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Off-Topic Discussion / Re: What whodunits did you see/hear/read?
« on: May 12, 2018, 09:57:33 AM »

Finally Sunday (1983) 8


Seeing an excellent double bill of The Story of Adele H and Pocket Money,I took a look at François Truffaut other credits. Finding that fellow auteur Robert Bresson had made his last movie (the very good L'Argent) in 1983,I was sad to find that Truffaut had also made his last production in the same year,which led to me paying my respects to both film makers.

View on the film:

Making his last ever image being children playing around/kicking a camera lens, (which could be seen as a metaphor of the New Wavers kicking cinema in whichever direction they wanted) film maker François Truffaut is joined by long-time co-writers Suzanne Schiffman & Jean Aurel,and cinematographer Néstor Almendros for a slick final return to Film Noir. Displaying his love of Hitchcock, Truffaut and Aurel conclude their experimentation of tracking shots with elegant pans along Vercel's safe-house,and walls glazed in sharp black and white shadows building anticipation to brief glimpses of the killer.

Going for a much lighter mood than his past Film Noir's, Truffaut cross-stitches Noir with a "Caper" lightness, reeling in visits to the cinema, a cheeky elf outfit for Becker and Georges Delerue's score giving a jaunty swagger to Becker and Vercel. Spreading photos of the crimes Vercel is accused of across the screen, the writers do extremely well in their adaptation of Charles "Dead Calm" Williams book never feeling heavy,with the dialogue having the sparkling quality of the Caper genre,which allows for the couples run to solve the case to have a cheeky playful mood. Joining her husband for the second,and final time,Fanny Ardant gives an excellent performance as Becker,with Ardant injecting a wry sense of humour in Becker's exchanges with Jean-Louis Trintignant's stressed-out Vercel, and showing a real relish in wearing Truffaut's last Femme Fatale jacket.


Download. 10

Warning: Spoilers
Looking at my April viewings,the most unexpected quality viewing I've had is François Truffaut's 1975 Costume Drama The Story of Adele H,largely due to the performance from Isabelle Adjani. Since seeing him charge the Neo-Noir atmosphere up with 1981's Garde à vue,I've been keeping a look out for more creations by Claude Miller. Checking Adjani's credits,I was thrilled to find that she had worked with Miller on a Neo-Noir that has recently turned up uncut with Subs, (the cut DVD came out after US remake Eye of the Beholder)which led to me breaking the circuit.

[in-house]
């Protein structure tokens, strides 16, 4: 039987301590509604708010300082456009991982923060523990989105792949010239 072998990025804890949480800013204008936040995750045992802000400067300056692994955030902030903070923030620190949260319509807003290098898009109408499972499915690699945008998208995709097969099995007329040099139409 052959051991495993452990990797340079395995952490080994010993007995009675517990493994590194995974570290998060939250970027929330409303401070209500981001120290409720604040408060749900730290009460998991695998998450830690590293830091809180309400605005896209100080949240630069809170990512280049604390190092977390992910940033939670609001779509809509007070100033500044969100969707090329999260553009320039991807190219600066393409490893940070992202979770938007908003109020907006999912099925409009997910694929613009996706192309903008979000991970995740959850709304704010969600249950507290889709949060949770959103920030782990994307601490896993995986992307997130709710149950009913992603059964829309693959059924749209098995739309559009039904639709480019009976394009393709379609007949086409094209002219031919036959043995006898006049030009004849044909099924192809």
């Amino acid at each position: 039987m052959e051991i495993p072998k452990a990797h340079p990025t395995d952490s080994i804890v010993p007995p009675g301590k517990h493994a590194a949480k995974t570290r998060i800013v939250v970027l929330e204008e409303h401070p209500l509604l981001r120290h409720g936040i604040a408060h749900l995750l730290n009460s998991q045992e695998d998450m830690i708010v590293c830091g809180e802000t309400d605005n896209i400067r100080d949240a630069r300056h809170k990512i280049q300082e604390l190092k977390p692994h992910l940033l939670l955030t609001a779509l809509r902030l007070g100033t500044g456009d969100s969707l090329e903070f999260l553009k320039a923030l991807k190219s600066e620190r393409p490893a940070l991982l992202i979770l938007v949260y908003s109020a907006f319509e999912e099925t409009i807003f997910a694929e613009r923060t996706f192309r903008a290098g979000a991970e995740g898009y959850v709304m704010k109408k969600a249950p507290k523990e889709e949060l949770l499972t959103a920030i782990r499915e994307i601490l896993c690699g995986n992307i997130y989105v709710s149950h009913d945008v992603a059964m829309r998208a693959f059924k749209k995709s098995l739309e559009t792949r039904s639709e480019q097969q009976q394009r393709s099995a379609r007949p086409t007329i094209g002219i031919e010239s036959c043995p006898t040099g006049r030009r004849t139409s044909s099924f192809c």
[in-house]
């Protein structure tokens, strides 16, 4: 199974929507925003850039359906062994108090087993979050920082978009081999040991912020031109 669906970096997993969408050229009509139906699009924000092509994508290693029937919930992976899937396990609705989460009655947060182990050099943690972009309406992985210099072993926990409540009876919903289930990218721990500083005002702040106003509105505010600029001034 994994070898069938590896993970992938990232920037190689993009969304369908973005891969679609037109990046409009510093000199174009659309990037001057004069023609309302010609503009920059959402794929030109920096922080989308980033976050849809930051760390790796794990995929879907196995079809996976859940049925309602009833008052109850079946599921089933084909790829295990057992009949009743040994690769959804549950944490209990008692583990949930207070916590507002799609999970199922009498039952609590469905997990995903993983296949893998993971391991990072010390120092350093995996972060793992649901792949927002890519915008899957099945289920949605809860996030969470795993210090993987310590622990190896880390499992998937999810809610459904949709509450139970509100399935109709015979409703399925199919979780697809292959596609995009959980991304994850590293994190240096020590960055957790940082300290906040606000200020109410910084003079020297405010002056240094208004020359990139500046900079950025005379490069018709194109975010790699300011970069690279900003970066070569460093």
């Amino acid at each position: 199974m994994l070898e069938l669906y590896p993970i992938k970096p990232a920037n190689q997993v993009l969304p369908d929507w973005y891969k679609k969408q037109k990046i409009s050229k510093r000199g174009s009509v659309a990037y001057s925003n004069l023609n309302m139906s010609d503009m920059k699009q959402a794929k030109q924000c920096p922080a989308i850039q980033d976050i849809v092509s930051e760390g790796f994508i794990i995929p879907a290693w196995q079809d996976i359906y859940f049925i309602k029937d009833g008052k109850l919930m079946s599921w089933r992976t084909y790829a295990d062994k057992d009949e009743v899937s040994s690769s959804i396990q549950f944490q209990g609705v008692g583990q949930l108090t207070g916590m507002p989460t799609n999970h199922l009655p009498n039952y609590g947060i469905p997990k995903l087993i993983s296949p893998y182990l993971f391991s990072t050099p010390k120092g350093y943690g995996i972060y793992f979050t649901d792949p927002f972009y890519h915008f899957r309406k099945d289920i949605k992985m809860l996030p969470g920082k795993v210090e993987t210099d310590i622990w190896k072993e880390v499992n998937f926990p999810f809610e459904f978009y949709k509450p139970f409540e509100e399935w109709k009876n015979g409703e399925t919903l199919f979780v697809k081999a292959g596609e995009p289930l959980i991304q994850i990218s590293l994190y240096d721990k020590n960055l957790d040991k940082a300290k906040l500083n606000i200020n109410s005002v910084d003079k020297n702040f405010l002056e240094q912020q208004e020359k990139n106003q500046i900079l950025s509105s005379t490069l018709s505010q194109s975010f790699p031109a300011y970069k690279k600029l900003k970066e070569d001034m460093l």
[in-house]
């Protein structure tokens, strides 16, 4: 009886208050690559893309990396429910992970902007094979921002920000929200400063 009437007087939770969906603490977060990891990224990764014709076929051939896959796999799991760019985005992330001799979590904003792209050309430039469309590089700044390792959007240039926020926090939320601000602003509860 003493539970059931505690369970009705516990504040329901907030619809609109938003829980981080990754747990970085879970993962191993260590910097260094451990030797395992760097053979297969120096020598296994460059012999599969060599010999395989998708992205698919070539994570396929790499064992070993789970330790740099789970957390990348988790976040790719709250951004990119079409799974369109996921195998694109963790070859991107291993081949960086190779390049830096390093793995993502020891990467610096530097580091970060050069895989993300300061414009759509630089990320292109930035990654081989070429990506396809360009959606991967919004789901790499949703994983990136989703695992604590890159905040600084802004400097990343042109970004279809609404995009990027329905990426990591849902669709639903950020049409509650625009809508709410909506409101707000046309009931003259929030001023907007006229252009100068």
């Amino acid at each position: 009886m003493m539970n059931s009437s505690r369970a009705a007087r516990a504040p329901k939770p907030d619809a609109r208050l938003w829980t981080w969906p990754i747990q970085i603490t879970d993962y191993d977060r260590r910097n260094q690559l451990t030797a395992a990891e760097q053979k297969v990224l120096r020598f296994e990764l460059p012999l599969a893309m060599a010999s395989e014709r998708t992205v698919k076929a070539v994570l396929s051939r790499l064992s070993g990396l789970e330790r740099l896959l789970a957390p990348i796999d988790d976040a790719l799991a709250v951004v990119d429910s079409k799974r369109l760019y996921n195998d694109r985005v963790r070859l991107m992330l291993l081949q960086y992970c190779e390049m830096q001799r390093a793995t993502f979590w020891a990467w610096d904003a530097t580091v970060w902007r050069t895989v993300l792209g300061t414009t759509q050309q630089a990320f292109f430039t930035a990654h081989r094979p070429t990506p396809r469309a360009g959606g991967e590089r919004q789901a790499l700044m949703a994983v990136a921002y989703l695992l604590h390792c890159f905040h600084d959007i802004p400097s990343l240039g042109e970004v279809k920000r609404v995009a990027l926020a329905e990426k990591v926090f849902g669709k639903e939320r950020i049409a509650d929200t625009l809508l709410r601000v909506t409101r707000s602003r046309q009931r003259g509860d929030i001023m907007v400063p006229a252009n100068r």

View on the film:

Following up Garde à vue by cameraman Gilbert Duhalde becoming the cinematographer here, directing auteur Claude Miller beautifully expands on the recurring motifs of Garde with lush outdoor watercolours, and a haunting Jazz score from Carla Bley. Making the 2 hour run-time move at an incredible speed, Miller gives "The Eye" tracking Marie a pristine Neo-Noir clarity of tracking shots following The Eye's attempts to blend in with the crowd. Bending the initial investigation to the Eye's growing obsession,Miller twists it into an ultra-stylised dream-logic world,where Marie's killings have the metallic shine of Giallo, a telekinetic-like connection made with smoothly-held tracking shots,and an explosive shattering of the connection between The Eye and Marie.

Spreading limited details of Marie's life across the screen in photos, Michel & Jacques Audiard's adaptation of Marc Behm's book brims with a Neo-Noir attention to detail,where The Eye excitingly takes the smallest clue to make the fullest portrait of Marie. Turning the mystery down to a simmering threat, the writers masterfully piece together The Eye's years following of Marie into a study of obsession, where the anticipation of speaking to her gets The Eye to start imagining/performing what he dreams their first encounter will be.

Lighting the eyes of The Eye from every sighting, Isabelle Adjani gives a magnificent performance as Marie, whose mysterious murmurs on her life pulls everyone from Stéphane Audran's " The grey lady" to Sami Frey's Ralph Forbes towards this Femme Fatale's blast of silence. Reuniting with Miller after Garde,Michel Serrault gives a thrilling performance as Neo-Noir loner The Eye,with Serrault and Adjani impressively creating chemistry just from glances at each other. Desiring to learn all about Marie,Serrault strips The Eye's life to a raw obsession,which cracks as the deadly circuit breaks.



"In the firmament of our celebrities."

Seeing a poll start on ICM for the best films from 1948,I decided to start viewing a pile of French films of '48 that I had gathered earlier in the year. Finding the 1943 duo Carnival of Sinners and Valley of Hell to be magnificent works,I was sad to read that 1948 was the last year auteur Maurice Tourneur made a movie, (a car accident would lead to him not making a film for the last 13 years of his life)which led to me paying my respects to Tourneur.

View on the film: